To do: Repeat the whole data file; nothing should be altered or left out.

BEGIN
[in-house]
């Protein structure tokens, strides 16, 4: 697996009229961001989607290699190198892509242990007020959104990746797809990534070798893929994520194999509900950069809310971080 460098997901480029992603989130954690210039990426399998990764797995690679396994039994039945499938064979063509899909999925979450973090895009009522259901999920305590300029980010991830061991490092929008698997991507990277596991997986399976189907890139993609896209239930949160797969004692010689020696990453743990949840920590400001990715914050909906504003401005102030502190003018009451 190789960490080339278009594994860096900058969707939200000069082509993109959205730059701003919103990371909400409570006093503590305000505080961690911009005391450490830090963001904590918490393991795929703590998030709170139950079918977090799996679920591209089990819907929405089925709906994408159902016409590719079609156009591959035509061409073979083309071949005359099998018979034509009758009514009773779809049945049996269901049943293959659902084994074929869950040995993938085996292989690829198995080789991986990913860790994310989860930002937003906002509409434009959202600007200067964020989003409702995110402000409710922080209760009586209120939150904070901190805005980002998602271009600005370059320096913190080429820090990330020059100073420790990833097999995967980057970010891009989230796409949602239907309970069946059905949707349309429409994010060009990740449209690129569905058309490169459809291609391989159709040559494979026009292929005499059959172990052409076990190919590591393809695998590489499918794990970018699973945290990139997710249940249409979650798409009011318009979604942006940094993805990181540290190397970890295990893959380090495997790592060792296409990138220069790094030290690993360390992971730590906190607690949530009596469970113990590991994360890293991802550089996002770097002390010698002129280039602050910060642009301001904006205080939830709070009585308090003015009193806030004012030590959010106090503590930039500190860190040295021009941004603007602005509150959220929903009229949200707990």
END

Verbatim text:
[in-house]
């Protein structure tokens, strides 16, 4: 697996009229961001989607290699190198892509242990007020959104990746797809990534070798893929994520194999509900950069809310971080 460098997901480029992603989130954690210039990426399998990764797995690679396994039994039945499938064979063509899909999925979450973090895009009522259901999920305590300029980010991830061991490092929008698997991507990277596991997986399976189907890139993609896209239930949160797969004692010689020696990453743990949840920590400001990715914050909906504003401005102030502190003018009451 190789960490080339278009594994860096900058969707939200000069082509993109959205730059701003919103990371909400409570006093503590305000505080961690911009005391450490830090963001904590918490393991795929703590998030709170139950079918977090799996679920591209089990819907929405089925709906994408159902016409590719079609156009591959035509061409073979083309071949005359099998018979034509009758009514009773779809049945049996269901049943293959659902084994074929869950040995993938085996292989690829198995080789991986990913860790994310989860930002937003906002509409434009959202600007200067964020989003409702995110402000409710922080209760009586209120939150904070901190805005980002998602271009600005370059320096913190080429820090990330020059100073420790990833097999995967980057970010891009989230796409949602239907309970069946059905949707349309429409994010060009990740449209690129569905058309490169459809291609391989159709040559494979026009292929005499059959172990052409076990190919590591393809695998590489499918794990970018699973945290990139997710249940249409979650798409009011318009979604942006940094993805990181540290190397970890295990893959380090495997790592060792296409990138220069790094030290690993360390992971730590906190607690949530009596469970113990590991994360890293991802550089996002770097002390010698002129280039602050910060642009301001904006205080939830709070009585308090003015009193806030004012030590959010106090503590930039500190860190040295021009941004603007602005509150959220929903009229949200707990």